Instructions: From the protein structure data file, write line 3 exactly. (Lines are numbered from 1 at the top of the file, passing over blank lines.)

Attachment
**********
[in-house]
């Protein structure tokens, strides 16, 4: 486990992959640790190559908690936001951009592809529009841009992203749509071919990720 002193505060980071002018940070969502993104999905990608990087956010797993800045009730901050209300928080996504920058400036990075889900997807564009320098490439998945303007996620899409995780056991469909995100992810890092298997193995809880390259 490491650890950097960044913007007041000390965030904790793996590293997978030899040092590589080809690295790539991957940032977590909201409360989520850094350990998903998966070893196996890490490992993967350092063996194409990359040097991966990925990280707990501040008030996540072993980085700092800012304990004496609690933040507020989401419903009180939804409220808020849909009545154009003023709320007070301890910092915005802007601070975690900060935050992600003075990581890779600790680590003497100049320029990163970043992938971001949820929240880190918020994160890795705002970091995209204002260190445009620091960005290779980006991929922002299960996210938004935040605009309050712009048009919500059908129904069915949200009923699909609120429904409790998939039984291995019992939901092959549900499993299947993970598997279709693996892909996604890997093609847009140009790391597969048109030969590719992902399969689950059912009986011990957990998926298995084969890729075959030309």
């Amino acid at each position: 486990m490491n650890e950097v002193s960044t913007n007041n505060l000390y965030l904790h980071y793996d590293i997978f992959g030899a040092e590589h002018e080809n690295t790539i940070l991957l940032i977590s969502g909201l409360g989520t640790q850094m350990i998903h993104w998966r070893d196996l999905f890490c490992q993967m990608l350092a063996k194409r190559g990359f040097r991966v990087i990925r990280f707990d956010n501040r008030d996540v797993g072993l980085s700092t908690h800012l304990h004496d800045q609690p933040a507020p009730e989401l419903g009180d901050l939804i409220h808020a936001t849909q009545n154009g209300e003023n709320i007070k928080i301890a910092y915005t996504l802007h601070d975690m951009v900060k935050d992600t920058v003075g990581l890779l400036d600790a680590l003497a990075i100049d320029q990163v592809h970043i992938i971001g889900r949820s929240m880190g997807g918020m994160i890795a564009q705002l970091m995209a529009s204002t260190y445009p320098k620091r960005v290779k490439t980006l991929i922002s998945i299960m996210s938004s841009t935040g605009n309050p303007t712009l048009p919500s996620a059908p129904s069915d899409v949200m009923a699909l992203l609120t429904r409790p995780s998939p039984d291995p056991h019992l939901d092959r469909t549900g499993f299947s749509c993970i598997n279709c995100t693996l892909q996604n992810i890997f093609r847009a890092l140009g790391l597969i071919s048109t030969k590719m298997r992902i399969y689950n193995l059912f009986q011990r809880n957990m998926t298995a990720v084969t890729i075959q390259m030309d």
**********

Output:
């Amino acid at each position: 486990m490491n650890e950097v002193s960044t913007n007041n505060l000390y965030l904790h980071y793996d590293i997978f992959g030899a040092e590589h002018e080809n690295t790539i940070l991957l940032i977590s969502g909201l409360g989520t640790q850094m350990i998903h993104w998966r070893d196996l999905f890490c490992q993967m990608l350092a063996k194409r190559g990359f040097r991966v990087i990925r990280f707990d956010n501040r008030d996540v797993g072993l980085s700092t908690h800012l304990h004496d800045q609690p933040a507020p009730e989401l419903g009180d901050l939804i409220h808020a936001t849909q009545n154009g209300e003023n709320i007070k928080i301890a910092y915005t996504l802007h601070d975690m951009v900060k935050d992600t920058v003075g990581l890779l400036d600790a680590l003497a990075i100049d320029q990163v592809h970043i992938i971001g889900r949820s929240m880190g997807g918020m994160i890795a564009q705002l970091m995209a529009s204002t260190y445009p320098k620091r960005v290779k490439t980006l991929i922002s998945i299960m996210s938004s841009t935040g605009n309050p303007t712009l048009p919500s996620a059908p129904s069915d899409v949200m009923a699909l992203l609120t429904r409790p995780s998939p039984d291995p056991h019992l939901d092959r469909t549900g499993f299947s749509c993970i598997n279709c995100t693996l892909q996604n992810i890997f093609r847009a890092l140009g790391l597969i071919s048109t030969k590719m298997r992902i399969y689950n193995l059912f009986q011990r809880n957990m998926t298995a990720v084969t890729i075959q390259m030309d």